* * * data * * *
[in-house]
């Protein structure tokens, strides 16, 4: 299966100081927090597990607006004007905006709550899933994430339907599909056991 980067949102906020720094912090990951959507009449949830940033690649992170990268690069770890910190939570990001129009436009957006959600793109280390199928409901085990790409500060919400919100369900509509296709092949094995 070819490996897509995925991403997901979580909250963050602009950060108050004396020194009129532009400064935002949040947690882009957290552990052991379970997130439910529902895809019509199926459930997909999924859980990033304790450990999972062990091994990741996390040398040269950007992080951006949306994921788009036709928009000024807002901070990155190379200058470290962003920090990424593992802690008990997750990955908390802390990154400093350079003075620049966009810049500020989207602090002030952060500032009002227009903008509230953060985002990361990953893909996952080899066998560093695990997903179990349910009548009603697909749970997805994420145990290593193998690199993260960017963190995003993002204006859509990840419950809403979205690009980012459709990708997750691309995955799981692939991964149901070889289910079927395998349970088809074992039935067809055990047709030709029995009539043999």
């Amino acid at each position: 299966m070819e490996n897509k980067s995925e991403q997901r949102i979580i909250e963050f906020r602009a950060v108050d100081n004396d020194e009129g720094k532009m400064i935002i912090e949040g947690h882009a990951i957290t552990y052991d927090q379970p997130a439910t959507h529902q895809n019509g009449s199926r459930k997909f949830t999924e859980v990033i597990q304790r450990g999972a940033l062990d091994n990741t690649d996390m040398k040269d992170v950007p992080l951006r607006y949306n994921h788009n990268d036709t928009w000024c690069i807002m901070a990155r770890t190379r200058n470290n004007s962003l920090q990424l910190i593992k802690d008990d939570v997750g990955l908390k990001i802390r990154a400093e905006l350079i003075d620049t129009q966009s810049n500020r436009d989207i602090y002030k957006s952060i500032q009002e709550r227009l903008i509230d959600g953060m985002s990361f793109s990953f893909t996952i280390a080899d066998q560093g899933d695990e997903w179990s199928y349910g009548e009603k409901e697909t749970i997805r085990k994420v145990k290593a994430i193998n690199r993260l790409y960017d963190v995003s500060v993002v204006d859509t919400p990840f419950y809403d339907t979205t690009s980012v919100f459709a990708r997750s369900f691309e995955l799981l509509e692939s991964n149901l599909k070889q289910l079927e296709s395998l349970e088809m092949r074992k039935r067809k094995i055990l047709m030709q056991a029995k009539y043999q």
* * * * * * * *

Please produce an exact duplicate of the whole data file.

[in-house]
């Protein structure tokens, strides 16, 4: 299966100081927090597990607006004007905006709550899933994430339907599909056991 980067949102906020720094912090990951959507009449949830940033690649992170990268690069770890910190939570990001129009436009957006959600793109280390199928409901085990790409500060919400919100369900509509296709092949094995 070819490996897509995925991403997901979580909250963050602009950060108050004396020194009129532009400064935002949040947690882009957290552990052991379970997130439910529902895809019509199926459930997909999924859980990033304790450990999972062990091994990741996390040398040269950007992080951006949306994921788009036709928009000024807002901070990155190379200058470290962003920090990424593992802690008990997750990955908390802390990154400093350079003075620049966009810049500020989207602090002030952060500032009002227009903008509230953060985002990361990953893909996952080899066998560093695990997903179990349910009548009603697909749970997805994420145990290593193998690199993260960017963190995003993002204006859509990840419950809403979205690009980012459709990708997750691309995955799981692939991964149901070889289910079927395998349970088809074992039935067809055990047709030709029995009539043999």
């Amino acid at each position: 299966m070819e490996n897509k980067s995925e991403q997901r949102i979580i909250e963050f906020r602009a950060v108050d100081n004396d020194e009129g720094k532009m400064i935002i912090e949040g947690h882009a990951i957290t552990y052991d927090q379970p997130a439910t959507h529902q895809n019509g009449s199926r459930k997909f949830t999924e859980v990033i597990q304790r450990g999972a940033l062990d091994n990741t690649d996390m040398k040269d992170v950007p992080l951006r607006y949306n994921h788009n990268d036709t928009w000024c690069i807002m901070a990155r770890t190379r200058n470290n004007s962003l920090q990424l910190i593992k802690d008990d939570v997750g990955l908390k990001i802390r990154a400093e905006l350079i003075d620049t129009q966009s810049n500020r436009d989207i602090y002030k957006s952060i500032q009002e709550r227009l903008i509230d959600g953060m985002s990361f793109s990953f893909t996952i280390a080899d066998q560093g899933d695990e997903w179990s199928y349910g009548e009603k409901e697909t749970i997805r085990k994420v145990k290593a994430i193998n690199r993260l790409y960017d963190v995003s500060v993002v204006d859509t919400p990840f419950y809403d339907t979205t690009s980012v919100f459709a990708r997750s369900f691309e995955l799981l509509e692939s991964n149901l599909k070889q289910l079927e296709s395998l349970e088809m092949r074992k039935r067809k094995i055990l047709m030709q056991a029995k009539y043999q």